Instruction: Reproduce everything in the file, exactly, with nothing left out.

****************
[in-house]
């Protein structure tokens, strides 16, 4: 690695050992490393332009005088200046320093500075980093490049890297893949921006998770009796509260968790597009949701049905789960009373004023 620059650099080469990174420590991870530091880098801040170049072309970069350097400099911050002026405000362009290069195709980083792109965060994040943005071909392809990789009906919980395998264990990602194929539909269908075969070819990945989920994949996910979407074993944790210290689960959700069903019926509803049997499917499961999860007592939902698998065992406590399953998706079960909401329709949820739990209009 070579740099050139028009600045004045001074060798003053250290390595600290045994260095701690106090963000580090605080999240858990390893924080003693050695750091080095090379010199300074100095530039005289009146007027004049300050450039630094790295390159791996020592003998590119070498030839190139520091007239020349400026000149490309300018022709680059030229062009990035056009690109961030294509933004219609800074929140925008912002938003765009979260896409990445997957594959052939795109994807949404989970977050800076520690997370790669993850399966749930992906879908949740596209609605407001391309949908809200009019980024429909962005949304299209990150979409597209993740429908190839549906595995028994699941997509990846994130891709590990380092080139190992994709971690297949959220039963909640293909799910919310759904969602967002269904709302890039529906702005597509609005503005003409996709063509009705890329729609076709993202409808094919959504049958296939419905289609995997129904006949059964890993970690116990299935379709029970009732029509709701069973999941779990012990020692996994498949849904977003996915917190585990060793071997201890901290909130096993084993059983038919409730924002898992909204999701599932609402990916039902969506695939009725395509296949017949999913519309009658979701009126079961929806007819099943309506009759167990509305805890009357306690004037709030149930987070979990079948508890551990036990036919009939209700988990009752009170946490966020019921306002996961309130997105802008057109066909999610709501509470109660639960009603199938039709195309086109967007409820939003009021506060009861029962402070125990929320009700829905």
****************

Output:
[in-house]
């Protein structure tokens, strides 16, 4: 690695050992490393332009005088200046320093500075980093490049890297893949921006998770009796509260968790597009949701049905789960009373004023 620059650099080469990174420590991870530091880098801040170049072309970069350097400099911050002026405000362009290069195709980083792109965060994040943005071909392809990789009906919980395998264990990602194929539909269908075969070819990945989920994949996910979407074993944790210290689960959700069903019926509803049997499917499961999860007592939902698998065992406590399953998706079960909401329709949820739990209009 070579740099050139028009600045004045001074060798003053250290390595600290045994260095701690106090963000580090605080999240858990390893924080003693050695750091080095090379010199300074100095530039005289009146007027004049300050450039630094790295390159791996020592003998590119070498030839190139520091007239020349400026000149490309300018022709680059030229062009990035056009690109961030294509933004219609800074929140925008912002938003765009979260896409990445997957594959052939795109994807949404989970977050800076520690997370790669993850399966749930992906879908949740596209609605407001391309949908809200009019980024429909962005949304299209990150979409597209993740429908190839549906595995028994699941997509990846994130891709590990380092080139190992994709971690297949959220039963909640293909799910919310759904969602967002269904709302890039529906702005597509609005503005003409996709063509009705890329729609076709993202409808094919959504049958296939419905289609995997129904006949059964890993970690116990299935379709029970009732029509709701069973999941779990012990020692996994498949849904977003996915917190585990060793071997201890901290909130096993084993059983038919409730924002898992909204999701599932609402990916039902969506695939009725395509296949017949999913519309009658979701009126079961929806007819099943309506009759167990509305805890009357306690004037709030149930987070979990079948508890551990036990036919009939209700988990009752009170946490966020019921306002996961309130997105802008057109066909999610709501509470109660639960009603199938039709195309086109967007409820939003009021506060009861029962402070125990929320009700829905």